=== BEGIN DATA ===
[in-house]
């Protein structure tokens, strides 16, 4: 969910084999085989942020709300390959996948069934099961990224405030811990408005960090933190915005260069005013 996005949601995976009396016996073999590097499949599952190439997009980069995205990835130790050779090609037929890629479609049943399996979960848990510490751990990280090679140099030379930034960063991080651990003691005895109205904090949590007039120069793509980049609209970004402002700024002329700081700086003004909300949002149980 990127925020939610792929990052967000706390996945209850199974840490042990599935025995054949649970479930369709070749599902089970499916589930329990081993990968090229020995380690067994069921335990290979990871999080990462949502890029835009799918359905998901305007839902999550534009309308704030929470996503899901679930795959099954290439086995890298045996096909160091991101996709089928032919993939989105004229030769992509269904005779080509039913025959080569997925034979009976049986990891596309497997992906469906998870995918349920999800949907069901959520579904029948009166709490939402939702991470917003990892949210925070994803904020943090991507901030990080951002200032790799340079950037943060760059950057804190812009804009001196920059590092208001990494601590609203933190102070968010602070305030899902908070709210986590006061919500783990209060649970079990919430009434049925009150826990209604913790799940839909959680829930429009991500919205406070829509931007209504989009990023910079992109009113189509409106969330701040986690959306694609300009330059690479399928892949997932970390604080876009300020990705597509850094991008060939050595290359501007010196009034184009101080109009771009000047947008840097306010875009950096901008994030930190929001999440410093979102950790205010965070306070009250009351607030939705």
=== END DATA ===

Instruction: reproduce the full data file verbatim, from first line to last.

[in-house]
């Protein structure tokens, strides 16, 4: 969910084999085989942020709300390959996948069934099961990224405030811990408005960090933190915005260069005013 996005949601995976009396016996073999590097499949599952190439997009980069995205990835130790050779090609037929890629479609049943399996979960848990510490751990990280090679140099030379930034960063991080651990003691005895109205904090949590007039120069793509980049609209970004402002700024002329700081700086003004909300949002149980 990127925020939610792929990052967000706390996945209850199974840490042990599935025995054949649970479930369709070749599902089970499916589930329990081993990968090229020995380690067994069921335990290979990871999080990462949502890029835009799918359905998901305007839902999550534009309308704030929470996503899901679930795959099954290439086995890298045996096909160091991101996709089928032919993939989105004229030769992509269904005779080509039913025959080569997925034979009976049986990891596309497997992906469906998870995918349920999800949907069901959520579904029948009166709490939402939702991470917003990892949210925070994803904020943090991507901030990080951002200032790799340079950037943060760059950057804190812009804009001196920059590092208001990494601590609203933190102070968010602070305030899902908070709210986590006061919500783990209060649970079990919430009434049925009150826990209604913790799940839909959680829930429009991500919205406070829509931007209504989009990023910079992109009113189509409106969330701040986690959306694609300009330059690479399928892949997932970390604080876009300020990705597509850094991008060939050595290359501007010196009034184009101080109009771009000047947008840097306010875009950096901008994030930190929001999440410093979102950790205010965070306070009250009351607030939705």